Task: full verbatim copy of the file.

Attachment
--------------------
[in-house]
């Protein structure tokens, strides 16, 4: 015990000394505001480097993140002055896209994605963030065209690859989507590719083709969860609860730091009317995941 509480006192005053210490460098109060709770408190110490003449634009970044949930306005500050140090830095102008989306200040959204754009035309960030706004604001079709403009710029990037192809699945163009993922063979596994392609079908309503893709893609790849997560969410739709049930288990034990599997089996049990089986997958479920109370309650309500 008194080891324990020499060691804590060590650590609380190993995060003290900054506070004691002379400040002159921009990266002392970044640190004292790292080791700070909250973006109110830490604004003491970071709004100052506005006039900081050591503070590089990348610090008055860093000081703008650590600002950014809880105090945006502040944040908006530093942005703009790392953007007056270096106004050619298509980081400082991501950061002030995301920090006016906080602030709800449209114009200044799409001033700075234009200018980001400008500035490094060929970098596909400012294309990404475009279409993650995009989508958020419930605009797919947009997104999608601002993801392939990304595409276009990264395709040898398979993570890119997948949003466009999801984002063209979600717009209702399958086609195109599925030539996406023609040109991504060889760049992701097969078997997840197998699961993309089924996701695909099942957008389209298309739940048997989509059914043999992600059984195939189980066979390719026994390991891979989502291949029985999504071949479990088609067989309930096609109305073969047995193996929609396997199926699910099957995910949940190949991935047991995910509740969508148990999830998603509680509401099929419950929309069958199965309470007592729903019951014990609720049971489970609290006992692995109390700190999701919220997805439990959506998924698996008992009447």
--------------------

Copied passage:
[in-house]
């Protein structure tokens, strides 16, 4: 015990000394505001480097993140002055896209994605963030065209690859989507590719083709969860609860730091009317995941 509480006192005053210490460098109060709770408190110490003449634009970044949930306005500050140090830095102008989306200040959204754009035309960030706004604001079709403009710029990037192809699945163009993922063979596994392609079908309503893709893609790849997560969410739709049930288990034990599997089996049990089986997958479920109370309650309500 008194080891324990020499060691804590060590650590609380190993995060003290900054506070004691002379400040002159921009990266002392970044640190004292790292080791700070909250973006109110830490604004003491970071709004100052506005006039900081050591503070590089990348610090008055860093000081703008650590600002950014809880105090945006502040944040908006530093942005703009790392953007007056270096106004050619298509980081400082991501950061002030995301920090006016906080602030709800449209114009200044799409001033700075234009200018980001400008500035490094060929970098596909400012294309990404475009279409993650995009989508958020419930605009797919947009997104999608601002993801392939990304595409276009990264395709040898398979993570890119997948949003466009999801984002063209979600717009209702399958086609195109599925030539996406023609040109991504060889760049992701097969078997997840197998699961993309089924996701695909099942957008389209298309739940048997989509059914043999992600059984195939189980066979390719026994390991891979989502291949029985999504071949479990088609067989309930096609109305073969047995193996929609396997199926699910099957995910949940190949991935047991995910509740969508148990999830998603509680509401099929419950929309069958199965309470007592729903019951014990609720049971489970609290006992692995109390700190999701919220997805439990959506998924698996008992009447």